er only emerges every decade or so to release eerie albums like 1995’s Tilt or last year’s inscrutable Drift. In the film, Brian Eno claims, "He really should be recognized as, not only one of our great composers, but one of our great poets, as well.” Pulp's Jar-
vis Cocker muses, "It's like an intrepid explorer...somebody who goes to a part of the world that nobody's ever been to before.”
Resonance spoke with Kijak while he was in Texas for the US premiere at SXSW. The goal was to find out how he discover-
ed Scott Walker and why he made such unusual choices, like filming fans listening and responding to his music in real time.
Kijak clearly remembers the first time he heard the man’s expres-
sive voice. It was during a late afternoon in San Francisco in 1991. He explains, “You know how it is—the way it happens with anything you discover—music geeks get together to play stuff for each other. Fontana had just put out Scott One through Four for the first time on CD. And then there was the Boy Child compilation. So there was that. It was very basic. The song was ‘The Old Man's Back Again.’ I heard it
out of these gargantuan speakers, and it blew me away. It was
one of those moments when you hear everything that you're influenced by and you're into in this music. And I didn't peg it
for 1960s music. It was this thing that seemed to be flowing outside of time in a way. And that was the beginning. I just collected everything I could get my hands on from then on in.”
In 2001, the New York-based, Boston University-educated filmmaker began work on 30 Century Man. Seven years lat-
er, he was finished. Along the way, he convinced David Bowie
and actor Gale Harold (Queer as Folk) to produce and Michael Winterbottom cinematographer Mat Whitecross (The Road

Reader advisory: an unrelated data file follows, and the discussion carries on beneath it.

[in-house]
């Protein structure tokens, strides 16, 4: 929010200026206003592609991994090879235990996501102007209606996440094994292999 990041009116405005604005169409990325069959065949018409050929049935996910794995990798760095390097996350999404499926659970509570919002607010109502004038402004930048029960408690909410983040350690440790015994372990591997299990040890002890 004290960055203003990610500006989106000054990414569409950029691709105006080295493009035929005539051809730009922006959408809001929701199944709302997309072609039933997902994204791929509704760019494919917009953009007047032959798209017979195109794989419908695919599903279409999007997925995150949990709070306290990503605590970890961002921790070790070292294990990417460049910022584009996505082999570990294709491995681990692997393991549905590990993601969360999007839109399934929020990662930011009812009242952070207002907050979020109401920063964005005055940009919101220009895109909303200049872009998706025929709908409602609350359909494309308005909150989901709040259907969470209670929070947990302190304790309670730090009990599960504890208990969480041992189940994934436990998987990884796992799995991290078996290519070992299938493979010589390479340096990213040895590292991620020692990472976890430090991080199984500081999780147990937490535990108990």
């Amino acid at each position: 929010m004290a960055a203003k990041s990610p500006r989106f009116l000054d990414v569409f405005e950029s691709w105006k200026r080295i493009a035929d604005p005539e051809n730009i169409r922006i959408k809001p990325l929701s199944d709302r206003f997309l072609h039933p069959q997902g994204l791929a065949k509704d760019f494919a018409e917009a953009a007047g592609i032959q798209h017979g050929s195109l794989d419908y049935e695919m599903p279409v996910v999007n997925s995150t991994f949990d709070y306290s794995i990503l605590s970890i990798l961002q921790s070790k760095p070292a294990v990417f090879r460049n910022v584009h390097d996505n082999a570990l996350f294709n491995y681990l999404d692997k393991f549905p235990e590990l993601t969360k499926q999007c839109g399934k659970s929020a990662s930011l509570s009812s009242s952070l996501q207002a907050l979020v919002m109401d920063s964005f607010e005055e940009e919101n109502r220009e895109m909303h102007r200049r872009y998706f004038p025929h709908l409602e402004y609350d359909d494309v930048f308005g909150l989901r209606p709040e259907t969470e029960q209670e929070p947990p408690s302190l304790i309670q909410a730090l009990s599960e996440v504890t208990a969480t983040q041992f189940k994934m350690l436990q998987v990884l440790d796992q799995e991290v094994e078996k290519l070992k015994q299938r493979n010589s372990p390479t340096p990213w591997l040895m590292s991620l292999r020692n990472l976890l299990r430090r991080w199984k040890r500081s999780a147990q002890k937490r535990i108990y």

to Guantánamo) to provide a portion of the camera work.
In working on the film, Kijak learned as much about the Scott
of the past as the Scott of today. As he acknowledges, “I didn't know that this was some guy who was famous in England and had throngs of female fans chasing him around. I didn't know about any of that. So, he was very much in isolation. It was a voice, it was a persona, and it was a songwriter, and that was really what pulled me through. So when you see the film, you're seeing the point of view of someone interested in the songwriting, and I wanted to make it about the journey of a songwriter and yes,
of course, create a history and try to communicate the grand-
eur of his fame for people to see what effect that had on him.”
Until Kijak got ahold of him, Walker, who relocated to Great Britain in 1965 during the height of Walkermania, had kept his secrets to himself. Kijak respects that decision and accomplish-
es a neat trick with his impressionistic portrait. First, he encour-
aged the infamous enigma to open up about his career and to al-
low cameras into the studio during the making of Drift. This was
a first for Walker, and 30 Century Man will surely stand as
the definitive document of the man’s working methods—